No matter how we become parents, by choice or unexpectedly, parenting is a life changing and continuous journey. Parenting is tough!
Although tips, guidance, and confirmation that we are doing a good job can help ease the challenges, parents have to parent day by day, hour by hour, and minute by minute. And many of us do not have a partner, friends, or family to turn to for support.
Last week was rough. My almost three year old had some really big feelings and I wasn’t in the mood to support her. I was having some big feelings of my own. She tugged on my arm and pulled me in the direction she wanted me to go. I tried to ignore her at first, but that didn’t work, so I yanked my arm away. Hard.
“Not now!” I snapped.
She proceeded to run away from me, crying, and told my husband, “Mommy hurt my feelings” as she sobbed loudly. She was seriously sad. Her feelings were hurt.
These moments don’t make me proud, and they can send my mind machine spiraling into an endless cycle of guilt until I say these three words: I am human.
I can reflect on that moment now and see what happened pretty clearly. I was overwhelmed with a task that, in my mind, needed to get done right away. Instead of getting down on my daughter’s eye level and explaining to her that I needed a few minutes, or setting a timer to help the time pass in a concrete way, I raised my voice and pushed her away. Literally and figuratively.
Think back to your childhood and how your parents interacted with you. Can you remember a certain tone, look, or words that hurt you? These memories are much more accessible after the birth of my daughter. And honestly, they still hurt!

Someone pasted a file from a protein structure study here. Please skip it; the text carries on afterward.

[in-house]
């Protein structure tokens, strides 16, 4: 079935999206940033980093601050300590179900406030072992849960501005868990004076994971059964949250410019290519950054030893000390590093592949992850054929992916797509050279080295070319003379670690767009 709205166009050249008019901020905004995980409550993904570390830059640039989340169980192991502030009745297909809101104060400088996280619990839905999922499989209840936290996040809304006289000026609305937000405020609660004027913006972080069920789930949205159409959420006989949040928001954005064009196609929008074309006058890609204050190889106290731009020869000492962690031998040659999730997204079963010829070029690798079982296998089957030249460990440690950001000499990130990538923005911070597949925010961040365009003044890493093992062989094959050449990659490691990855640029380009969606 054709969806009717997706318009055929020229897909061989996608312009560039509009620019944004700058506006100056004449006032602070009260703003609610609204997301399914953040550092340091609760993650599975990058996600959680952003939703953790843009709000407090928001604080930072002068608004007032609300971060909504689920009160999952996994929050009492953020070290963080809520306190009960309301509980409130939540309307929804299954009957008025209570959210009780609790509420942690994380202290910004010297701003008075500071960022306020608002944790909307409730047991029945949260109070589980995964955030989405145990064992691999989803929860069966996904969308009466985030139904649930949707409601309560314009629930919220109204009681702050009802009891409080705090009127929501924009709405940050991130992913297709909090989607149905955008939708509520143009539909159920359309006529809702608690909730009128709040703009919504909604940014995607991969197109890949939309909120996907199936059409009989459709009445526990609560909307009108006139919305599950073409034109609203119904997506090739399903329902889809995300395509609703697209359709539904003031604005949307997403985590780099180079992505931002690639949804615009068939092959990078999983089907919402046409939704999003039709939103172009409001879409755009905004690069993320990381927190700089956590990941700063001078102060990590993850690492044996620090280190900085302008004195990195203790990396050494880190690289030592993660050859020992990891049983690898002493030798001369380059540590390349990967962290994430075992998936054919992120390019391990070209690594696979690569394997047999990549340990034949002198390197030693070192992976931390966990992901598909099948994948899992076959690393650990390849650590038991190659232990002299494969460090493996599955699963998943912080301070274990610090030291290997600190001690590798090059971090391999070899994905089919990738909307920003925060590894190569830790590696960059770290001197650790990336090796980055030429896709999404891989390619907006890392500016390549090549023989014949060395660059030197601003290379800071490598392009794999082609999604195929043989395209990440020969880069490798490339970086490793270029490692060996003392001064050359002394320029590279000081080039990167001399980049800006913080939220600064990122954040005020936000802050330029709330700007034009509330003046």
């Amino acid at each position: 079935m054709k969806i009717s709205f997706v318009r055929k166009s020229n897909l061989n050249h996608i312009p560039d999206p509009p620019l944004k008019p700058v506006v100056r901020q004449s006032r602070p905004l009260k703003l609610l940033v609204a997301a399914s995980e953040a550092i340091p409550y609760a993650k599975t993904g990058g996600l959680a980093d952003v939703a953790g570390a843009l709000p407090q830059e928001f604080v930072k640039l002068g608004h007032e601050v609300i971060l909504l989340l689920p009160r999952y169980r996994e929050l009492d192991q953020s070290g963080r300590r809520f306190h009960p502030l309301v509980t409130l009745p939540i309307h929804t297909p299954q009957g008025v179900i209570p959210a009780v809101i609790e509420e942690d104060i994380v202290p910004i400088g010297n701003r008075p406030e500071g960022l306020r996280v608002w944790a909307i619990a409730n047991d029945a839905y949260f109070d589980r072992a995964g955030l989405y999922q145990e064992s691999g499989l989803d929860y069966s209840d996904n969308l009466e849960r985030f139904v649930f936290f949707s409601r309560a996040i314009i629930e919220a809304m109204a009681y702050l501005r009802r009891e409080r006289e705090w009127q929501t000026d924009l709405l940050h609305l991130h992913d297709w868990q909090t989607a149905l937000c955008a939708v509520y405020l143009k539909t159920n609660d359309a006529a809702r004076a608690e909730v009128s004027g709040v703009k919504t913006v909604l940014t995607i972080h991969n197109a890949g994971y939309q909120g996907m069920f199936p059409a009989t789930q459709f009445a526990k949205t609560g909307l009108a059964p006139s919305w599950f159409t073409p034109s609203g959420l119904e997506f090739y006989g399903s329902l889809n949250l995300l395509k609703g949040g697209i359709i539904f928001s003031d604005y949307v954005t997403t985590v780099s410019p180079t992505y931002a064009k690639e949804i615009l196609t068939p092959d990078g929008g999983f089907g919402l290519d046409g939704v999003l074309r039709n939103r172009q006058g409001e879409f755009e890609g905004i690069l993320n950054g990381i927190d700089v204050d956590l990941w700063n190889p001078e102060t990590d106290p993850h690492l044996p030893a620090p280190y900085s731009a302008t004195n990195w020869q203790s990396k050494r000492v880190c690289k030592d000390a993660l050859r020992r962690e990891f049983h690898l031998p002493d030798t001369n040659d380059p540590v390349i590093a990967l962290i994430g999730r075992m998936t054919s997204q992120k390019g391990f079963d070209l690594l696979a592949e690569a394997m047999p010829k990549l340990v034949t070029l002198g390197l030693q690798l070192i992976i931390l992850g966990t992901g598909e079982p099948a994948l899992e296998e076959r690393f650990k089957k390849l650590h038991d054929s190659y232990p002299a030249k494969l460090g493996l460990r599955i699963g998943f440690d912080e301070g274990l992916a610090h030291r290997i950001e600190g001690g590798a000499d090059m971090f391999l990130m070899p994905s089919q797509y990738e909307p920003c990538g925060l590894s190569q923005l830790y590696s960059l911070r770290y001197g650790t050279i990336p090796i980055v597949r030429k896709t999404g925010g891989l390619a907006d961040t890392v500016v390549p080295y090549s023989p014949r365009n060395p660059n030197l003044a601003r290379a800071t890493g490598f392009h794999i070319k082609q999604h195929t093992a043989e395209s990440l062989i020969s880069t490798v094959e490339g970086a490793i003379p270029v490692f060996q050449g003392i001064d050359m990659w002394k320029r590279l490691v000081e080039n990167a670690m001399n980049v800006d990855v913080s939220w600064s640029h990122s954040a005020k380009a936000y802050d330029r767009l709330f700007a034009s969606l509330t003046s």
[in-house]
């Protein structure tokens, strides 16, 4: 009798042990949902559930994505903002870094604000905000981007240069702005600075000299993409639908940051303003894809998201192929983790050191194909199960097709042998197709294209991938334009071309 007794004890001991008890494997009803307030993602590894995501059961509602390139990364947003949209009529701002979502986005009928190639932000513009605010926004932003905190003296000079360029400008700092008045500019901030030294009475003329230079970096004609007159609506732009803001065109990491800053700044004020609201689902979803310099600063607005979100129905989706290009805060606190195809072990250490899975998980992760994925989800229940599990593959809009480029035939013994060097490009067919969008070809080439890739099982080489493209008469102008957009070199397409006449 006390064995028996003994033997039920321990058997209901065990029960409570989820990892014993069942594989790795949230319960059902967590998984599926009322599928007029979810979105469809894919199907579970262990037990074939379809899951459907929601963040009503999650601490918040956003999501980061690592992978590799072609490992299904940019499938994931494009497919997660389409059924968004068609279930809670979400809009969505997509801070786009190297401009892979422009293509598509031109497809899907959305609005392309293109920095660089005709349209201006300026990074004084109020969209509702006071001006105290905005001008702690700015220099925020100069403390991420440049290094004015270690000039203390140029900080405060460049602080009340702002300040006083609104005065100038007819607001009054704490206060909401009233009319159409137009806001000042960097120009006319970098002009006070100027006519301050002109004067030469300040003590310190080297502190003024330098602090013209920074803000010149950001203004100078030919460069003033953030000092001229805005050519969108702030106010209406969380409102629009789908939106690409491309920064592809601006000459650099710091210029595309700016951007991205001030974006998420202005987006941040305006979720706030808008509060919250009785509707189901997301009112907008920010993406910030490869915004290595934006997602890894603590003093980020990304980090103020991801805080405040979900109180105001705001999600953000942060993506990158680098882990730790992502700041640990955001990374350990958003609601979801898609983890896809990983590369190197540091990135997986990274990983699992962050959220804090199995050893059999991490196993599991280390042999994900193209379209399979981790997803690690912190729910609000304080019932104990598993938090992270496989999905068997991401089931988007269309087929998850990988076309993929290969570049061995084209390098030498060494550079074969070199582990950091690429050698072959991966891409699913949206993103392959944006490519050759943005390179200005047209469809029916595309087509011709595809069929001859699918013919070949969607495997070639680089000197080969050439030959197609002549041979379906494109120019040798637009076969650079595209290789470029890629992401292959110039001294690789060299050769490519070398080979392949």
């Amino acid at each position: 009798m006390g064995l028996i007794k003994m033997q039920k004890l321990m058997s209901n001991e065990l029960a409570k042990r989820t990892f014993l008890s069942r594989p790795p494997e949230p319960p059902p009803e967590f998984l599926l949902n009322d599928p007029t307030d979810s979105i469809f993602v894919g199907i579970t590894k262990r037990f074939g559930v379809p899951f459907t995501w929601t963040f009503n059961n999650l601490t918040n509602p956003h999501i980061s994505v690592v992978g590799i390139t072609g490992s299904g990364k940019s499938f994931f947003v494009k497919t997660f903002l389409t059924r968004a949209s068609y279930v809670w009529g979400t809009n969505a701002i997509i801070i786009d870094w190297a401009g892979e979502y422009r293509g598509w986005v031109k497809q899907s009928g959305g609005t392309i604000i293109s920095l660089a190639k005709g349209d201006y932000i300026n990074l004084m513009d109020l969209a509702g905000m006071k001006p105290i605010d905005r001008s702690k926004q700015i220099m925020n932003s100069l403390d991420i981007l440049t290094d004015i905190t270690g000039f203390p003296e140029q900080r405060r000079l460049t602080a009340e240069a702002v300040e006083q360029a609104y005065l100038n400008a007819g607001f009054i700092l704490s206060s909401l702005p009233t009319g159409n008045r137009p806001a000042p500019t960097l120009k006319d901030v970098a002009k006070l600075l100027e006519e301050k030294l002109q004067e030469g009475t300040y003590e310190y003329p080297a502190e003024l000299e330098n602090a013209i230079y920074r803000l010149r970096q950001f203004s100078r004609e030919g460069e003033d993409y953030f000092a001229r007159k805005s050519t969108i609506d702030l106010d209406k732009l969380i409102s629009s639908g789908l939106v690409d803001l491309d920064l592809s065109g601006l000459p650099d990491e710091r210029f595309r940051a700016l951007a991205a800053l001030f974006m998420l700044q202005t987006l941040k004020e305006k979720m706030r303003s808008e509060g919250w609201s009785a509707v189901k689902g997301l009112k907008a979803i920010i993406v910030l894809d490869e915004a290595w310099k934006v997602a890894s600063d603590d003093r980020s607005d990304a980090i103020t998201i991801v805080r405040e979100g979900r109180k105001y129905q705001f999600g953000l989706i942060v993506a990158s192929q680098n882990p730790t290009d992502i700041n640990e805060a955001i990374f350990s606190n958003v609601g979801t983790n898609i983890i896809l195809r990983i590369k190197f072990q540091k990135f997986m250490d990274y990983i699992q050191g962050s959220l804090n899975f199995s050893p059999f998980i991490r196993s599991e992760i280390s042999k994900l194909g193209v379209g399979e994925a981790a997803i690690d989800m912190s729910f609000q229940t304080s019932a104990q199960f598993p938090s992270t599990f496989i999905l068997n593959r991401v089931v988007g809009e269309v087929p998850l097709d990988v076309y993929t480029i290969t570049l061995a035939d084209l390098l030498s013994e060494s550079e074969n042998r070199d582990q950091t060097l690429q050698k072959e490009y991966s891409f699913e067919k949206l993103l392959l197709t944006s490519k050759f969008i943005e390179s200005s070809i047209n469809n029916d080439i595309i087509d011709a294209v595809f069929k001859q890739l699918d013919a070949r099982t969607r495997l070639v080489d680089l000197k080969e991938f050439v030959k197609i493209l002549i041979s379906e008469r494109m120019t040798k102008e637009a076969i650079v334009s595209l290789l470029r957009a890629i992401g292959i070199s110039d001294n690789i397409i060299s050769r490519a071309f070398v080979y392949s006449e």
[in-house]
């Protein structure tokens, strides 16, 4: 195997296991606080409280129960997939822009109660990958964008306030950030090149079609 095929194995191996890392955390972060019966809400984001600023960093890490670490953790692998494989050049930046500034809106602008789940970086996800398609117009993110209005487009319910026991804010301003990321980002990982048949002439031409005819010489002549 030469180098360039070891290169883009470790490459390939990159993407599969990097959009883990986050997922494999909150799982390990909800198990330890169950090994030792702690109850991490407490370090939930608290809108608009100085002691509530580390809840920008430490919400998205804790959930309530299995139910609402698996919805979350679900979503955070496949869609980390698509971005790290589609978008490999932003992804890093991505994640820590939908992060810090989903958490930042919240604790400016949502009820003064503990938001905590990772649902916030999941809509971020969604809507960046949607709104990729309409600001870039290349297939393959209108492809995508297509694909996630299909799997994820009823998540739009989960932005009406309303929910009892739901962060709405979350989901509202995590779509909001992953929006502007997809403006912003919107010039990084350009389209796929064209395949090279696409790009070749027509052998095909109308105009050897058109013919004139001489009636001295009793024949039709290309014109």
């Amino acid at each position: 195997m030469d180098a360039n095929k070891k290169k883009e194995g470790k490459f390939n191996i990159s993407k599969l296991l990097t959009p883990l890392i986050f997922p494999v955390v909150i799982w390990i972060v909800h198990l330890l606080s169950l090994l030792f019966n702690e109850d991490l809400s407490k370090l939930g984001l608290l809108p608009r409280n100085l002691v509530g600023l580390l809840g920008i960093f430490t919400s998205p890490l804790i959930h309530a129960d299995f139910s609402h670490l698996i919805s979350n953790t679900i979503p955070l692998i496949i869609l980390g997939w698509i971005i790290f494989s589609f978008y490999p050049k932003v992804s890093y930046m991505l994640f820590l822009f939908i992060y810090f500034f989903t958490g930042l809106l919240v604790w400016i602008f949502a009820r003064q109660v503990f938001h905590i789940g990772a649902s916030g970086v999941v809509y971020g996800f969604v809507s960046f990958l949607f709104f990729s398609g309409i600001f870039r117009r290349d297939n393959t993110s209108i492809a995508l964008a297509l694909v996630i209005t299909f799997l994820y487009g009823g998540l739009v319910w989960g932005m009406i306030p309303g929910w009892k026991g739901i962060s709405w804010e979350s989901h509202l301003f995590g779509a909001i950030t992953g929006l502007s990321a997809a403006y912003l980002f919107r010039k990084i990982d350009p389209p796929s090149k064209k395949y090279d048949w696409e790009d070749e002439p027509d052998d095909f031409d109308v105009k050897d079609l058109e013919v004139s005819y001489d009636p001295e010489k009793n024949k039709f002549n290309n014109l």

Changing destructive patterns from our own childhoods isn’t easy. It starts with compassion towards oneself and the realization that we can do better. We will do better. Although we are bound to make mistakes, we can continuously strive to parent with heart.
Parenting with heart can start with a simple apology.
When I found H in her room, I could tell she needed space. She doesn’t like to be touched when she is really upset. So I sat in the rocking chair and opened my arms.
“H, do you want a hug?” I asked. She nodded her head and slowly came towards me.
As I embraced her in my arms and took a deep breath, the power of connection filtered through my body. I continued to breath, deeply and slowly.
“I’m sorry,” I said. “I shouldn’t have yelled. Mommy loves you and sometimes I get big feelings, too. I’m sorry and I’ll try to do better.”
After a few moments we locked eyes and she perked up, excited to tell me about something on her mind.
Next time you have big feelings, pay attention to how you interact with your child. If you recognize an old pattern emerging, make note of it in your mind or on paper. We can bury those old patterns from our childhoods.
Instead of shutting down, let’s own up when we make a mistake. Embrace vulnerability. Apologize and show your child that you are human.
We can raise our children with love, compassion, and open-heartedness. And often, that starts with admitting we are not perfect by apologizing.